Kahua is one of the first cloud-based platforms to deliver on the full promise of B2B collaboration, allowing individual stakeholders in a construction project to own, control and seamlessly share project workflows, data and applications between stakeholders. Kahua's technology enables each business entity to independently maintain and own their Kahua system, apps and data related to a project.
"Like many companies today with a smaller IT staff, Kahua trusts Sungard AS to manage its complex IT infrastructure," said Jack Dziak, executive vice president, global products, Sungard AS. "Sungard AS enables companies like Kahua to focus on their own business so they can grow and scale exponentially, while we focus on their availability and security needs."
The Kahua project management and collaboration platform serves customers in the commercial construction, EPCM (Engineering/Procurement/Construction/Management), government and transportation fields. By seamlessly connecting multiple stakeholders, Kahua's platform removes a tremendous amount of redundancy and cost.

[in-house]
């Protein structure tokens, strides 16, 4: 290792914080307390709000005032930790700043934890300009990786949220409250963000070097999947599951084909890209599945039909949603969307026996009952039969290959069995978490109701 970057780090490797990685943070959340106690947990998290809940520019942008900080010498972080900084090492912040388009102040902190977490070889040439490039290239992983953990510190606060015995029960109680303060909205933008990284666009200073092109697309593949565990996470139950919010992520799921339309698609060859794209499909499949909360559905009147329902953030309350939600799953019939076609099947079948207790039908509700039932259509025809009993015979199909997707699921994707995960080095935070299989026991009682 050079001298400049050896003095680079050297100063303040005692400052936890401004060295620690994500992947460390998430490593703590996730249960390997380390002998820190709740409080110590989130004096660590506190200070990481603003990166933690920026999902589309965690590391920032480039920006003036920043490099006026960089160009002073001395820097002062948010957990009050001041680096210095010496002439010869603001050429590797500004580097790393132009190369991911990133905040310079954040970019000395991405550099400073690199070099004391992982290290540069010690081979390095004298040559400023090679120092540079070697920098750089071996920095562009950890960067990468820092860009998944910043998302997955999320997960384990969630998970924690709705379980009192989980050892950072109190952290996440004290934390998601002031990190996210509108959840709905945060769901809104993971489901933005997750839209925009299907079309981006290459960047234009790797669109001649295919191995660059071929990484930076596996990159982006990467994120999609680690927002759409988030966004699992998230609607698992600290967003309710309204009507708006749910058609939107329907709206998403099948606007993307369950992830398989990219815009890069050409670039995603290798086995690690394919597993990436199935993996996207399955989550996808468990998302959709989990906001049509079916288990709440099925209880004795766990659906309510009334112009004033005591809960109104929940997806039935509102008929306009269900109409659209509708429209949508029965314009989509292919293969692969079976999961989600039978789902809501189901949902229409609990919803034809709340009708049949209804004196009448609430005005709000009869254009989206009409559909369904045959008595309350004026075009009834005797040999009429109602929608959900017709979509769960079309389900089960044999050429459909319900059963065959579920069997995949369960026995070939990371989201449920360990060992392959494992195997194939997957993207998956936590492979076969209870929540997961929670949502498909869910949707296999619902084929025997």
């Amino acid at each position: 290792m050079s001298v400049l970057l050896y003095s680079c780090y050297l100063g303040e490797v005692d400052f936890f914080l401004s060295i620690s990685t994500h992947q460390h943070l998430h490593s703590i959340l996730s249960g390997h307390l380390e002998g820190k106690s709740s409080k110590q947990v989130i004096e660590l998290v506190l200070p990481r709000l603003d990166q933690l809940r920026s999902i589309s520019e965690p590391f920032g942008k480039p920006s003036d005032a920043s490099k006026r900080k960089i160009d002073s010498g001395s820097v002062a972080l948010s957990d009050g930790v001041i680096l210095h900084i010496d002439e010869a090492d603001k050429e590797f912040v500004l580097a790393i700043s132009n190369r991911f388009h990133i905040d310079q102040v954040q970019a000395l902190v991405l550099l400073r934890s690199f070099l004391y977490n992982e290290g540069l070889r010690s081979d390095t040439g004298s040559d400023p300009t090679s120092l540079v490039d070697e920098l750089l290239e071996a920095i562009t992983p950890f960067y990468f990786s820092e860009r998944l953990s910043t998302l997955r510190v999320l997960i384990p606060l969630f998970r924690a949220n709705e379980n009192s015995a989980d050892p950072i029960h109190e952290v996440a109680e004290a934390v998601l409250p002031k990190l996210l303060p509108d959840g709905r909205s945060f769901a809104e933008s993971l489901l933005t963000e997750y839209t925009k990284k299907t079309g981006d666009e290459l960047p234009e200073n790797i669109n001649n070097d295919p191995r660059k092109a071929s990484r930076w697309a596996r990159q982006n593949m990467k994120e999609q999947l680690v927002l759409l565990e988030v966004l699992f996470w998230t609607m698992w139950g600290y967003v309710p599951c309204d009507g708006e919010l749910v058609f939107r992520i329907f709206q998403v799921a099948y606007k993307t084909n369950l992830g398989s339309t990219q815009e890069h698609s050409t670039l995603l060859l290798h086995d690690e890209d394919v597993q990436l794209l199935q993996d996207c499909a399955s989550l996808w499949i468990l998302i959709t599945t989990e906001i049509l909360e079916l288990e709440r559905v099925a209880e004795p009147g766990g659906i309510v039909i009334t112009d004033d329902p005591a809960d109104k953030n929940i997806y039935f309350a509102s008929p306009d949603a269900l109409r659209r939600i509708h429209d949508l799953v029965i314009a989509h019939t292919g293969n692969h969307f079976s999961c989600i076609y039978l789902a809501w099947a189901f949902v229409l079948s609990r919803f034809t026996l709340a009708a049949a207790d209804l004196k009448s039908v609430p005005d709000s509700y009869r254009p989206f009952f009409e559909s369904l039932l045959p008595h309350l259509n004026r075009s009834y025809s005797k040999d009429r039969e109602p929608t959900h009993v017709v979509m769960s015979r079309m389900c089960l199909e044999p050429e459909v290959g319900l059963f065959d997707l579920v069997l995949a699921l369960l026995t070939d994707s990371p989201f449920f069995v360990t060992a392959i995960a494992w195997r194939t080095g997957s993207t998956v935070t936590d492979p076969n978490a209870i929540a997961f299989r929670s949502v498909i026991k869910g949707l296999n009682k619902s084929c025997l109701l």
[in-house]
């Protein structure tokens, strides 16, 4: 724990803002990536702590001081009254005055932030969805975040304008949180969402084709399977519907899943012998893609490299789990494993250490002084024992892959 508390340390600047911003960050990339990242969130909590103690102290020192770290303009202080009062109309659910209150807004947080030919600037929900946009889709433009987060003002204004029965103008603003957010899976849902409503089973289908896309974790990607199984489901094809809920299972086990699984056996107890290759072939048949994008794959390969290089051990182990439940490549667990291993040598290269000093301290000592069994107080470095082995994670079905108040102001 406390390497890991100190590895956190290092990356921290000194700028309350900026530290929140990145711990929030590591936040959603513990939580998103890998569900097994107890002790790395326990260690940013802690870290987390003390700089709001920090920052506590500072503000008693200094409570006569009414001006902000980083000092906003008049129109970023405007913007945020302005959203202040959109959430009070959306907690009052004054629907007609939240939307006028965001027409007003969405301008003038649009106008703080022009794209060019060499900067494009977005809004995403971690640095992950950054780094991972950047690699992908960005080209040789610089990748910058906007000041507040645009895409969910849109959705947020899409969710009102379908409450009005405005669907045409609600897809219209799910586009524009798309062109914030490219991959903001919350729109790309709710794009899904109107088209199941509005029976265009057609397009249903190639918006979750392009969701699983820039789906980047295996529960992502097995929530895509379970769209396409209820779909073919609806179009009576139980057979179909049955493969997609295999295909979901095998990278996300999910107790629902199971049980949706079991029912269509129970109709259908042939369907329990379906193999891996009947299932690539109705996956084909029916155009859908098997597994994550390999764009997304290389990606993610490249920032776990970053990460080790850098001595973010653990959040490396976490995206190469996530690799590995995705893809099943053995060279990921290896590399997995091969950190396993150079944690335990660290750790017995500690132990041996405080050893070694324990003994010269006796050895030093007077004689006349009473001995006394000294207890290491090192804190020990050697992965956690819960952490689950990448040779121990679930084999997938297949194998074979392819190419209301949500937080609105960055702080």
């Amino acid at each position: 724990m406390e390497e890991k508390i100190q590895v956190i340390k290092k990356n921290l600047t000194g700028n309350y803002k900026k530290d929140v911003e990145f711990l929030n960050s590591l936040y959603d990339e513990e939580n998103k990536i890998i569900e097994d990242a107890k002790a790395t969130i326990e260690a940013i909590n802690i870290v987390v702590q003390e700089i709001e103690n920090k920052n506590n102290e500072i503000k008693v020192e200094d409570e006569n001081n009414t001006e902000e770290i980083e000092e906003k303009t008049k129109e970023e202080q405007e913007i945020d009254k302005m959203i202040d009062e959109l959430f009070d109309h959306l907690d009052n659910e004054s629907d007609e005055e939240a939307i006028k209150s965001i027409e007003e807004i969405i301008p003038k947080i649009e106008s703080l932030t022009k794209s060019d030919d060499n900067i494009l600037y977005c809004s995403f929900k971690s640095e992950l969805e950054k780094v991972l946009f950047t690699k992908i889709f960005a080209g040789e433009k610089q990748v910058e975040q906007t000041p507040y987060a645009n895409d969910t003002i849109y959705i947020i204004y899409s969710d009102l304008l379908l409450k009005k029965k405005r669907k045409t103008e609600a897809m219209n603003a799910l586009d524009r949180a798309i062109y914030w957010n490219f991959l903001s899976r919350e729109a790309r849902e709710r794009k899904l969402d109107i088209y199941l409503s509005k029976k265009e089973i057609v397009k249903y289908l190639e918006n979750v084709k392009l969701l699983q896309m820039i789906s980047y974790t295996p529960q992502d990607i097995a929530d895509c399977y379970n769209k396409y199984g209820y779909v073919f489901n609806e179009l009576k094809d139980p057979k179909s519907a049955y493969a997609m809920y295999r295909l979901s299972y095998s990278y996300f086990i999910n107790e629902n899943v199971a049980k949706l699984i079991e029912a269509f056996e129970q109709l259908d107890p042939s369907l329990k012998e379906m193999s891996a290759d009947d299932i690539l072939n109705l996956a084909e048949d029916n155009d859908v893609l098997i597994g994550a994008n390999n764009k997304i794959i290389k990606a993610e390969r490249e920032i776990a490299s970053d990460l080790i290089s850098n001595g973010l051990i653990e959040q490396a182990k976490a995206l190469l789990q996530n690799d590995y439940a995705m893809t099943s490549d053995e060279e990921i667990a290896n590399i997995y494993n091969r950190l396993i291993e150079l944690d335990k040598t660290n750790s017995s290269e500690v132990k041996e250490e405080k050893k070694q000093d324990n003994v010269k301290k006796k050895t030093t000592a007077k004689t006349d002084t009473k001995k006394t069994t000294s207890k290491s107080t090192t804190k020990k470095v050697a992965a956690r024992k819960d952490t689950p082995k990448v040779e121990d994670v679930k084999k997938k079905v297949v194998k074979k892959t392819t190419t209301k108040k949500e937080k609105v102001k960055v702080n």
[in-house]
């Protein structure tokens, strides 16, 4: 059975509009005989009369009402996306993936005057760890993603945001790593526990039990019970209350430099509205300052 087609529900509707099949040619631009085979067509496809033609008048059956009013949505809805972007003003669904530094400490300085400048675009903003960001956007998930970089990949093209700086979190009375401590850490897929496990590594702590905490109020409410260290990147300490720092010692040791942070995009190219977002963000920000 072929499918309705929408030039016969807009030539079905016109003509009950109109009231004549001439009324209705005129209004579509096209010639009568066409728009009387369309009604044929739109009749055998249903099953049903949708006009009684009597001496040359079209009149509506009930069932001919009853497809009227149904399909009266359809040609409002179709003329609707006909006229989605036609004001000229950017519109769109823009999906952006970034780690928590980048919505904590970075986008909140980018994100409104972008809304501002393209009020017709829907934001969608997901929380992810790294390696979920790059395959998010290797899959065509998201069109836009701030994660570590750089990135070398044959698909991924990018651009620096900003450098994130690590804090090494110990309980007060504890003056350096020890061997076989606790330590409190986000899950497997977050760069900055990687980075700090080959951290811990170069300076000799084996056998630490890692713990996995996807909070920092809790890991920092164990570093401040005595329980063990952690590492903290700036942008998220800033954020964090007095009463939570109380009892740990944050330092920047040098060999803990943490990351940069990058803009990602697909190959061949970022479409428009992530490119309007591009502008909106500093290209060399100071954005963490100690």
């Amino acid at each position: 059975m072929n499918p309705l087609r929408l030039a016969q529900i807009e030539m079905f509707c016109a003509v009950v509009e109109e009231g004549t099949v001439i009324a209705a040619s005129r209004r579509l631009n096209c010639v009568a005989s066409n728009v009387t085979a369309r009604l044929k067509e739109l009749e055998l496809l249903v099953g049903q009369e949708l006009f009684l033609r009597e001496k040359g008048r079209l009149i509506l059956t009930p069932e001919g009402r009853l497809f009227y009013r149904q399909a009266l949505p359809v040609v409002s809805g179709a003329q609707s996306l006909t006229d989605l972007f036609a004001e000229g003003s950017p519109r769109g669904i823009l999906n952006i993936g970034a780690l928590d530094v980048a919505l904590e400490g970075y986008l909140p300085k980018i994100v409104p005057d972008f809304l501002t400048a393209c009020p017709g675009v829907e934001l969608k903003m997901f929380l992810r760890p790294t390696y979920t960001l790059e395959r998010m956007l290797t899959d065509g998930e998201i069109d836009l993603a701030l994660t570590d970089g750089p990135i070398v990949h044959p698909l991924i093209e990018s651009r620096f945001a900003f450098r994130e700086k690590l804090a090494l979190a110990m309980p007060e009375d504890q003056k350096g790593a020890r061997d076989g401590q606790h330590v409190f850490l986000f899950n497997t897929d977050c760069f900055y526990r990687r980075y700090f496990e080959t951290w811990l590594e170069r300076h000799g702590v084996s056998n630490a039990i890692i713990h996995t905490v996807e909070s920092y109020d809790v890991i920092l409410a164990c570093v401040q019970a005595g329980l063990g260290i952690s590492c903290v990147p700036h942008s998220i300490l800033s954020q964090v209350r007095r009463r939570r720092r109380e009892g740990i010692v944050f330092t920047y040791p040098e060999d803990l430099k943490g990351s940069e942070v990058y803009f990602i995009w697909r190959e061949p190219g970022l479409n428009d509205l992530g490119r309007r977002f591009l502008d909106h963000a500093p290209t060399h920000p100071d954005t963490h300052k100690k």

Sungard AS leverages its scale and global reach to address its approximately 7,000 customers' cloud, managed hosting and recovery-services needs. For additional information on Sungard AS, please visit www.sungardas.com.
Kahua is the first cloud-based platform to deliver on the full promise of business-to-business collaboration. This next generation project management and collaboration platform manages all of the documents, communications and costs associated with a project. By enabling each project stakeholder to create, manage and control its own independent applications and data, organizations can connect worldwide in a collaborative environment. For more information, visit www.kahua.com.
About Sungard Availability Services